Anyone who’s gone to middle school might remember notes passing back and forth during class and the horror of one being discovered, then read aloud.
Graphic designer Beth Hoge Gully, 55, a George Washington High School graduate, is no exception, but she had a unique way of protecting her privacy way back then — writing backwards.
“My friends would have to hold it up to a mirror to read it,” she said.
That unique talent, plus a fine arts degree from the University of Kentucky and 25 years of experience owning and operating BT Graphics in Lebanon, Ohio, has lead her down an unexpected path. Last fall, Gully authored and illustrated a children’s book, “The Other Side of Christmas,” which will be presented at Taylor Books, 226 Capitol Street Saturday at 1 p.m.
“The book tells the contemporary Christmas story with Santa Claus in one direction, from front to back. Then, at the end, the book is flipped upside-down for an ‘aha’ moment, as the same images tell the chronological Christmas story of the birth of Jesus,” Gully explained.
Gully said she “absolutely” discovered ambigrams — words or pictures that look like one thing from one angle and something else from another angle — by accident, when she walked into her office after lunch and there, on the floor, was the Christmas card design she’d been working on that read “happy holiday.”
“When I picked it up and looked at it, it was upside- down,” she said. “I noticed the ‘y’ in ‘happy’ looked like the ‘h’ in ‘holiday.’
Intrigued, Gully manipulated the original design to create the finished product which reads “happy holiday” right-side-up as well as upside-down.
Only about 100 ambigram artists are recognized internationally, according John Langdon, a professor of typography at Drexel University who designed graphics for Hollywood films, including “The Da Vinci Code” and “Angels & Demons.”
Gully is one of them.
In fact, her book has been acclaimed internationally, winning the 2015 GOLD Award for Summit International Awards Competition and other awards.
This success, however, has been a long time in coming — more than 20 years in fact.
It began in 1994 when, following a “faith awakening,” Gully sat down to create her first ambigram “on purpose” — a Christmas card with images of both Santa and Jesus.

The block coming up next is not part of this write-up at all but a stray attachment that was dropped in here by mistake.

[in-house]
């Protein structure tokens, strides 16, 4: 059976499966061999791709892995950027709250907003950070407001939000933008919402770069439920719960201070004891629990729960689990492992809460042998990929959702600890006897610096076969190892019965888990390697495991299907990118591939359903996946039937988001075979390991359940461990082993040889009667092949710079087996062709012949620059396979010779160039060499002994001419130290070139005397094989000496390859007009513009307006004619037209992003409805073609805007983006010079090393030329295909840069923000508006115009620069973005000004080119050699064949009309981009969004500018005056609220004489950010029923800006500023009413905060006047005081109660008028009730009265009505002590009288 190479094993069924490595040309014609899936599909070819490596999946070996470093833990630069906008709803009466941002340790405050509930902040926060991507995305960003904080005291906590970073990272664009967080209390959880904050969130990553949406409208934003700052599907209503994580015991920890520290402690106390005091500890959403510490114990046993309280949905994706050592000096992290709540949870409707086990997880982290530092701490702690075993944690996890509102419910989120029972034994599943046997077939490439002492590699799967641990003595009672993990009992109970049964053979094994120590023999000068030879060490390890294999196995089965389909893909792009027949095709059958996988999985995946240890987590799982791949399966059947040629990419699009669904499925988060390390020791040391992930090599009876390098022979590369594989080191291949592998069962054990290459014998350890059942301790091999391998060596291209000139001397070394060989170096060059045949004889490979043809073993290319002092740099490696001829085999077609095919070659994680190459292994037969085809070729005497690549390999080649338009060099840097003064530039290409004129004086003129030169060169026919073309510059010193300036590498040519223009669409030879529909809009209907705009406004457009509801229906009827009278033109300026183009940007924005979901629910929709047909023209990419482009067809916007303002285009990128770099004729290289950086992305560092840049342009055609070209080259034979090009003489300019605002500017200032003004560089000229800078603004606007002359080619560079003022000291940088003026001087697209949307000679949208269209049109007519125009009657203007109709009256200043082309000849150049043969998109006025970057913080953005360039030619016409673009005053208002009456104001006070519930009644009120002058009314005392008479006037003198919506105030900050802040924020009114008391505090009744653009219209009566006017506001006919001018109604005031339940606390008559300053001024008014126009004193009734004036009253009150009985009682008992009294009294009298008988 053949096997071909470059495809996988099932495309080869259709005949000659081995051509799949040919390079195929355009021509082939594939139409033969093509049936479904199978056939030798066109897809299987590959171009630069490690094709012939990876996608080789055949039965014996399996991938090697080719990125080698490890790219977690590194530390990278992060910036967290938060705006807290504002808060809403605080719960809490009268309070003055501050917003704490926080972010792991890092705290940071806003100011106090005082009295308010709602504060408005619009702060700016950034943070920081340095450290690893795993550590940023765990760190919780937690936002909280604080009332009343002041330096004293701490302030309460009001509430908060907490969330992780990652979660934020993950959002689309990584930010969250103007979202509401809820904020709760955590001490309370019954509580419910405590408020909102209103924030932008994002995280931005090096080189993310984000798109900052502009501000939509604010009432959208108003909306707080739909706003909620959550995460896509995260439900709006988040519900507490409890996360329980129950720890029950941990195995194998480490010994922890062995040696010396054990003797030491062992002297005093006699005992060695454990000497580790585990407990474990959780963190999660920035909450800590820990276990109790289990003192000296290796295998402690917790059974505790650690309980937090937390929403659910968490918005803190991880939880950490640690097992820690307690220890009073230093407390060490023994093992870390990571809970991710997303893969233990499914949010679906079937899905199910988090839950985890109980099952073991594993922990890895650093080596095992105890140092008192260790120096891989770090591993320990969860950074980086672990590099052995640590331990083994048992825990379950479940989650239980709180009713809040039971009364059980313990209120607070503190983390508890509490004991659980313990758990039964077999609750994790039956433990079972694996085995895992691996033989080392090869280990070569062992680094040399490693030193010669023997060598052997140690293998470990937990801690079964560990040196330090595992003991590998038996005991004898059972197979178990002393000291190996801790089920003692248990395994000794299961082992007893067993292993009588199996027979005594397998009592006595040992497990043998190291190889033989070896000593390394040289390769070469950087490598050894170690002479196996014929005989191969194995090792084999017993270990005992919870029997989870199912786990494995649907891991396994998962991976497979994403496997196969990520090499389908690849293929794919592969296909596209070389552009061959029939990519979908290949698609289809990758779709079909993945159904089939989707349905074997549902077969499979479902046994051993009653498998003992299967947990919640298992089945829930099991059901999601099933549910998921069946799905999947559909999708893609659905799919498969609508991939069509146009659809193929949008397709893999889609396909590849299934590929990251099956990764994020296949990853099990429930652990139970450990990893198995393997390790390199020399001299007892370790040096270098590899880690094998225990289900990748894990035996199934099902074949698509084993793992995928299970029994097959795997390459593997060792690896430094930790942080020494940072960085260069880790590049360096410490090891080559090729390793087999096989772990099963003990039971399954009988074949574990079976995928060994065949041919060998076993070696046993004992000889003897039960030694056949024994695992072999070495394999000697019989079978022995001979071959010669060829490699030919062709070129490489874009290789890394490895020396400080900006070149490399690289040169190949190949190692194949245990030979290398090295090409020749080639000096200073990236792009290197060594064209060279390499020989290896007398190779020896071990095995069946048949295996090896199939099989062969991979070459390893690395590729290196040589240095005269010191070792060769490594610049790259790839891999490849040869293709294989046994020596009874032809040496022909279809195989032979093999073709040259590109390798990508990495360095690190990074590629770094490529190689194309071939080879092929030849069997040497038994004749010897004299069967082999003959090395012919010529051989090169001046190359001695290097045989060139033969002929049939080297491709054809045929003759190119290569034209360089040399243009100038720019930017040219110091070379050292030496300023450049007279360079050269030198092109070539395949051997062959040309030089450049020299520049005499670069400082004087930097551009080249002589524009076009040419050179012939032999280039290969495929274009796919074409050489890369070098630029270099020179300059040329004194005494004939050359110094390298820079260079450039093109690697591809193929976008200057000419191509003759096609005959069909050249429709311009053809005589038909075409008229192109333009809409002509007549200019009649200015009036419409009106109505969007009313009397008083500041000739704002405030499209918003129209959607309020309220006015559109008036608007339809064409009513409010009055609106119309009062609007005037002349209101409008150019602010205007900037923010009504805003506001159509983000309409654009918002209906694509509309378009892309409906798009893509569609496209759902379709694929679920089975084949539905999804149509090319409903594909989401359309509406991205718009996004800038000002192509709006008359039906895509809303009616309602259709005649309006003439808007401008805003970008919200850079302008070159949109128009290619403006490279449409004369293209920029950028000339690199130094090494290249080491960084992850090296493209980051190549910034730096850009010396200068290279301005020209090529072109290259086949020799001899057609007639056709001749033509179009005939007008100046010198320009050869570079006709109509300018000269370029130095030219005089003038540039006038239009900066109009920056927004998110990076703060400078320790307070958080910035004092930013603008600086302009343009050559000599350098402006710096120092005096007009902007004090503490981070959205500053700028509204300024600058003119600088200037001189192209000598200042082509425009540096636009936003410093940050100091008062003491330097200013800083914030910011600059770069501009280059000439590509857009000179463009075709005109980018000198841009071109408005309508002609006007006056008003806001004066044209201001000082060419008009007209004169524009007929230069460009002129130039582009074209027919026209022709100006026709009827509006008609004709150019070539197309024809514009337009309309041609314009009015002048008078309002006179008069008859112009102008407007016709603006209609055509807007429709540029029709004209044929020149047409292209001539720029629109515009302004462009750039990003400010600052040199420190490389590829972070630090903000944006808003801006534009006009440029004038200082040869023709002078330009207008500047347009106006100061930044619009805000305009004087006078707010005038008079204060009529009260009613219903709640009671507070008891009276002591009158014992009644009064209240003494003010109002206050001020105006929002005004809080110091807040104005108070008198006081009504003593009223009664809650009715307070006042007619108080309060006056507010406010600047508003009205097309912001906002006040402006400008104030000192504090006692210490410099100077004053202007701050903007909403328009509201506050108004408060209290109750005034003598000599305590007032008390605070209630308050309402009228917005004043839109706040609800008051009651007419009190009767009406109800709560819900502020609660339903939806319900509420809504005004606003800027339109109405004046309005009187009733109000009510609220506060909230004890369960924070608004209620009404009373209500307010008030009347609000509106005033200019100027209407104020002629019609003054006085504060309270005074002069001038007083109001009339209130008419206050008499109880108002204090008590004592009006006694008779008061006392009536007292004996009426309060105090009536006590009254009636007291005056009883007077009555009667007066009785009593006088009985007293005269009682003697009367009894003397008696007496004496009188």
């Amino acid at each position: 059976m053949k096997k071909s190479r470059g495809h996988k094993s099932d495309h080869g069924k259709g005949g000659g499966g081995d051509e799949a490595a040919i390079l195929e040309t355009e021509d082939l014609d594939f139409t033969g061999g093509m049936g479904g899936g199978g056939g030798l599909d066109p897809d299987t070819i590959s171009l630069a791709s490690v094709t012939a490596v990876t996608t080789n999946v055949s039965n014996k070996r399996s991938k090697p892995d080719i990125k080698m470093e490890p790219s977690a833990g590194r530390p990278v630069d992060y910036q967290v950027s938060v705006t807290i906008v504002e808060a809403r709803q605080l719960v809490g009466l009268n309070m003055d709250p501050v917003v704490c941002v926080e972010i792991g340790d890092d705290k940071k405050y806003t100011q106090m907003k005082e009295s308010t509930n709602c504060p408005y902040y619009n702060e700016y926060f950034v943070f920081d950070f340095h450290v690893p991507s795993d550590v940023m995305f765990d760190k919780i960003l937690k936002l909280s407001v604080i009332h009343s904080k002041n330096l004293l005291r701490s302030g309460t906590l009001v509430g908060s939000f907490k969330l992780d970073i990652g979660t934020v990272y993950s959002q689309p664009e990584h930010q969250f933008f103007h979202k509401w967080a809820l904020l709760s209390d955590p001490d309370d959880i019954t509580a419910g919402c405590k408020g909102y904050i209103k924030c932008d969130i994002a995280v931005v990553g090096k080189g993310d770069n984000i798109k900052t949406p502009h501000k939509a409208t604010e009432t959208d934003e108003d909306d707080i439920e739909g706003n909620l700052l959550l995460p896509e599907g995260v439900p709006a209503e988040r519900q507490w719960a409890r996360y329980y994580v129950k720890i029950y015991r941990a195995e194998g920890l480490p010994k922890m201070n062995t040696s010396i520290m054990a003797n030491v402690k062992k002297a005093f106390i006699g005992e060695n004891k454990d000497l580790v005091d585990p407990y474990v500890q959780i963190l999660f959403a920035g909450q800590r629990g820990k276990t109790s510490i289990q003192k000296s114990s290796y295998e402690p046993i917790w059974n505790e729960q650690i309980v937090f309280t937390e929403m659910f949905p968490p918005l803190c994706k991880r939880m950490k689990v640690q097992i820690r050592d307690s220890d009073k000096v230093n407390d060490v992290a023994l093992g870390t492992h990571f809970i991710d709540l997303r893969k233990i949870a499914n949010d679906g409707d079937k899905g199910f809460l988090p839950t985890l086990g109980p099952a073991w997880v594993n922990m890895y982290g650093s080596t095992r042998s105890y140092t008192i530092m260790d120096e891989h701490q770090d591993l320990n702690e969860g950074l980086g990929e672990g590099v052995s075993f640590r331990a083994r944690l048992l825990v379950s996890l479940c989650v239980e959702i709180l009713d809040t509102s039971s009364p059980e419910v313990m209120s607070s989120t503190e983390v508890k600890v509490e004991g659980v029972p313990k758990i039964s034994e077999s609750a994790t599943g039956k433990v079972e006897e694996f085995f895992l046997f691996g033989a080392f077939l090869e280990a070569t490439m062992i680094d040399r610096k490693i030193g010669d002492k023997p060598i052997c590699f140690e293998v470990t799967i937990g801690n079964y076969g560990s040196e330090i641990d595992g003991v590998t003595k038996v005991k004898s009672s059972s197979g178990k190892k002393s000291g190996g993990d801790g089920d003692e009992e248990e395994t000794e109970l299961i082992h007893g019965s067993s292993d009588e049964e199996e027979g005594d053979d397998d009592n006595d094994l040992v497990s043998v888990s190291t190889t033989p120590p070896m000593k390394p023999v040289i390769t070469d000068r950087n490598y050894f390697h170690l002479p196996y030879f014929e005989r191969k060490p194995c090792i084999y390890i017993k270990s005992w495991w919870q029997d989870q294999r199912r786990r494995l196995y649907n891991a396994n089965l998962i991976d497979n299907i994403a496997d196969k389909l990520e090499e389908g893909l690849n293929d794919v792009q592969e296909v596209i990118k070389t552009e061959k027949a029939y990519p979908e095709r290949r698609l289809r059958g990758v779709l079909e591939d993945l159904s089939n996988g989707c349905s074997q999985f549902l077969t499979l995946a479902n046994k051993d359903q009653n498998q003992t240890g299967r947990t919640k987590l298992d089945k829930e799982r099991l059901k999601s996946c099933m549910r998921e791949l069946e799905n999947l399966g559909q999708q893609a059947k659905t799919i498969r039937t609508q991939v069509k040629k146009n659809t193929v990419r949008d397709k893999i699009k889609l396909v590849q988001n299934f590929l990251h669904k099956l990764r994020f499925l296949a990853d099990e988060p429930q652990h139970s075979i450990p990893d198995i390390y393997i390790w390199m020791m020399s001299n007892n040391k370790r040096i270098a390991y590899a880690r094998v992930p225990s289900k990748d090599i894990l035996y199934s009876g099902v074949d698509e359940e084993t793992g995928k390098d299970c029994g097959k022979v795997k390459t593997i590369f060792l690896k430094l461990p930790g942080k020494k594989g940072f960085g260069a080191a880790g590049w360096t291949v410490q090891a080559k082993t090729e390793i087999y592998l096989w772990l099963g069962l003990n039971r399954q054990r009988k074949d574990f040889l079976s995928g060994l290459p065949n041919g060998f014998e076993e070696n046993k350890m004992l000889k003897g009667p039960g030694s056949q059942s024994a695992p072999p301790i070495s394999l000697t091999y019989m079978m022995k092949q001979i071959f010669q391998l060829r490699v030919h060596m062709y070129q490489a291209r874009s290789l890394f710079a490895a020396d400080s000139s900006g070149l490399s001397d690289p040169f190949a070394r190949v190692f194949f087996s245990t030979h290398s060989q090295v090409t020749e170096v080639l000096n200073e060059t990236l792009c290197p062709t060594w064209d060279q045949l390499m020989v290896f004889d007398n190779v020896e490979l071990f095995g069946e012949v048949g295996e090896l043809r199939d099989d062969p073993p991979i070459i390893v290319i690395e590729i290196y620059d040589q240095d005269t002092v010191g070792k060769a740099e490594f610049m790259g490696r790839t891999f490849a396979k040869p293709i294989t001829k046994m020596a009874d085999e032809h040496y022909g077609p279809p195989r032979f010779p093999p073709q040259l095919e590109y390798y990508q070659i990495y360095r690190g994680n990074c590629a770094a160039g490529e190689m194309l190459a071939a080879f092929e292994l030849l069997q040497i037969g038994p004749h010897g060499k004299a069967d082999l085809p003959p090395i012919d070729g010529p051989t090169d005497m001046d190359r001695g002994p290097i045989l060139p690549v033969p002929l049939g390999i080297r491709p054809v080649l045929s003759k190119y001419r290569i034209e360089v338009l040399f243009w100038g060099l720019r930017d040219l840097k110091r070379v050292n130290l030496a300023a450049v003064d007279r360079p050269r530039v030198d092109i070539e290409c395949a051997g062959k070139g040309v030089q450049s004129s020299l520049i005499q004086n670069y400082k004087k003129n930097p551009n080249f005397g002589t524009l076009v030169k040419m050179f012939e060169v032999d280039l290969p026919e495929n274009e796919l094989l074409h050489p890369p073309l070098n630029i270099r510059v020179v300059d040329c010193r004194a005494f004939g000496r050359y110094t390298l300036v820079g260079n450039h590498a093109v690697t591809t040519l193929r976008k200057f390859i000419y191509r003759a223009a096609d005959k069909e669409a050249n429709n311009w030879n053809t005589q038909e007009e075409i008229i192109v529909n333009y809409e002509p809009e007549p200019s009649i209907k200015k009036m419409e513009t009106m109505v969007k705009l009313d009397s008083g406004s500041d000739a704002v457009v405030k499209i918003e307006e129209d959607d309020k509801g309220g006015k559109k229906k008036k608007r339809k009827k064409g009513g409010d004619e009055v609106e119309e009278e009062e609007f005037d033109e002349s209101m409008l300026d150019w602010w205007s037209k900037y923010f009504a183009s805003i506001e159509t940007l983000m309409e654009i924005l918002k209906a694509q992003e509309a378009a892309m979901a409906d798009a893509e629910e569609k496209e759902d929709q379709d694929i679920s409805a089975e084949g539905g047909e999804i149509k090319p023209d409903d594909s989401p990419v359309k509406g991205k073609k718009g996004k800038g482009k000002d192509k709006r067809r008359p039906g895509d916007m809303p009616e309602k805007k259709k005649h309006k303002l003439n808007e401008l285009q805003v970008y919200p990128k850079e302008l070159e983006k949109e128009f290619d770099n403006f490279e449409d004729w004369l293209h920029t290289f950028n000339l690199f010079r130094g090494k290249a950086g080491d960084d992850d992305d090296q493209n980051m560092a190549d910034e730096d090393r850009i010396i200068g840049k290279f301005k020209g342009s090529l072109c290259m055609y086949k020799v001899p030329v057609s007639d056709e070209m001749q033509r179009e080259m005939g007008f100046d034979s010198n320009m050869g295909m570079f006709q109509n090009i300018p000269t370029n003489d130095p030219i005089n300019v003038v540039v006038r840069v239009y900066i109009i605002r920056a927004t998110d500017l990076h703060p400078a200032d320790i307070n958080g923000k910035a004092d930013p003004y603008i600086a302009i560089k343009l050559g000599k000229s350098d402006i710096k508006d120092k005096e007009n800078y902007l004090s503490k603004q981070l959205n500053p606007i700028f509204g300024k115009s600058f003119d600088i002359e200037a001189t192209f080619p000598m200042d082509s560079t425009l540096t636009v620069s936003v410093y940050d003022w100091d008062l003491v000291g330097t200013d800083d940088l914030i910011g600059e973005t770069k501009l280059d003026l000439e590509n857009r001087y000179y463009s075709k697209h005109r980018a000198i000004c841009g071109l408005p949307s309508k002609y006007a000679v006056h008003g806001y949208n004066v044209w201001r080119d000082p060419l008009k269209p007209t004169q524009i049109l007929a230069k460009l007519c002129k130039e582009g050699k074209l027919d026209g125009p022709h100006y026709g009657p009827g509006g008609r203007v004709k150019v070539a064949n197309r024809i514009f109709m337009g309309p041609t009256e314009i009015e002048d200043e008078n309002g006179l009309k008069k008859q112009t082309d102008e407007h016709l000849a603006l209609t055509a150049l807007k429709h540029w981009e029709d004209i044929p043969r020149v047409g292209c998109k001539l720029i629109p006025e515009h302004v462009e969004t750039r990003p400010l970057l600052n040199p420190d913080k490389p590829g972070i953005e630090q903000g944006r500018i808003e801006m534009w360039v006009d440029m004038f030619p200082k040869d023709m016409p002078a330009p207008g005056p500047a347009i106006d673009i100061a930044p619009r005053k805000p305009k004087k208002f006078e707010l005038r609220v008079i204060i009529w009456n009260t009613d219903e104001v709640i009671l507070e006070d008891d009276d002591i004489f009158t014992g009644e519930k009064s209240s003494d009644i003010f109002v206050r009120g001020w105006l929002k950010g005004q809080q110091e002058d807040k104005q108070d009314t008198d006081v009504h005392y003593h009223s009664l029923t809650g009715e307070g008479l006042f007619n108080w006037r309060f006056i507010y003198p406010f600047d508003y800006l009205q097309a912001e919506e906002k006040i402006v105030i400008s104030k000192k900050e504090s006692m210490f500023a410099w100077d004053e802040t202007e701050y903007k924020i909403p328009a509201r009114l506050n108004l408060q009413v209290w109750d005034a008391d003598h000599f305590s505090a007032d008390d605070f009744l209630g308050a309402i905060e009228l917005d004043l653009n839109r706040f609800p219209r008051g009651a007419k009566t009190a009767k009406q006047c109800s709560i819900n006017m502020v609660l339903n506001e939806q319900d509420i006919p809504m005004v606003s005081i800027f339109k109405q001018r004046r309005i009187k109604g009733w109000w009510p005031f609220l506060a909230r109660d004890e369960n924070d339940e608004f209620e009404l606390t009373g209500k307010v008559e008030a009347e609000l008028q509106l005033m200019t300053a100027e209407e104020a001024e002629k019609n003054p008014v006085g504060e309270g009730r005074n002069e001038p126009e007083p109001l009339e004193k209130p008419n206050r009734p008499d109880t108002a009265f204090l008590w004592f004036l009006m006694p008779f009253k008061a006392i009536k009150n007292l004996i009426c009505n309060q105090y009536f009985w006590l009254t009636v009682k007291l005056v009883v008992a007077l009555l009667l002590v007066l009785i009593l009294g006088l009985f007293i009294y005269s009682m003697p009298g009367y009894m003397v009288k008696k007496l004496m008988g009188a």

“First I started the Santa picture. Since all Santas have a beard, I drew that. When I flipped it upside down, it looked like clouds,” Gully said. “Next, I drew the iconic Santa hat. When that’s turned upside- down, it turns into a medallion. Then I drew the mustache on Santa. In every picture I’ve ever seen of Jesus, his hair is parted down the middle, and that’s what the mustache looked like upside-down.”
“This was the launch-point for the book, but I didn’t know it at the time.”
Eventually, Gully began creating note cards, book marks, and other gift items featuring the Santa/Jesus ambigram and other mirror image words.
Then, in 2006, while having dinner with her friend, Jane Kors, who became the book’s editor, the discussion turned to an expansion of Gully’s work.
“I was always a big suppporter of her Santa/Jesus picture,” Kors said. “I just felt that there was much more to offer.”
So, there — right on the spot — they developed a plan for a book and Gully starting putting her ideas to paper.
“I started drawing on a napkin,” she said. “That picture of stockings hanging on a mantle that I sketched on the napkin became the cover of my book.”
Kors said it was “incredible to see her think of objects” that could be drawn as ambigrams for the book and bring them to life so quickly.
Gully, unsure of her abilities, kept the project on the proverbial back-burner until a group of Christian business owners encouraged her to complete it in 2013.
Since self-publication in September 2014, Gully has appeared at 35 readings in 24 stores, selling more than 3,800 books.
“From a child’s perspective, turning the book upside down is an unexpected moment,” Kors said. “They are quick to figure out that the Christmas tree and ornaments from the first story has become the wisemen in the second story — that the new pictures become a new story.”
During her stop at Taylor Books, Gully will do a live reading, host a question and
answer session, give each child a Santa/Jesus card and pass out take-home coloring sheets to help children explore the world of ambigrams and encourage them artistically.
“Seeing things upside-down comes naturally to me,” she said. “I don’t know if I use math [in my drawings] or not, but I have the ability to look at something in both directions and find the lowest common denominator. Then I keep tweaking it until it works.”
“I want to start getting kids to think about ambigrams,” she said. “It’s has to be good for the brain — any kind of puzzle has to be a healthy exercise.”
Gully plans to publish her second book, “The Other Side of Easter,” by 2017.
For more information, visit her website at animotionlogos.com or her Facebook page at facebook.com/TheOtherSideofChristmas.
Reach Marta Tankersley Hays at firstname.lastname@example.org, 304-348-1249 or follow @MartaRee on Twitter.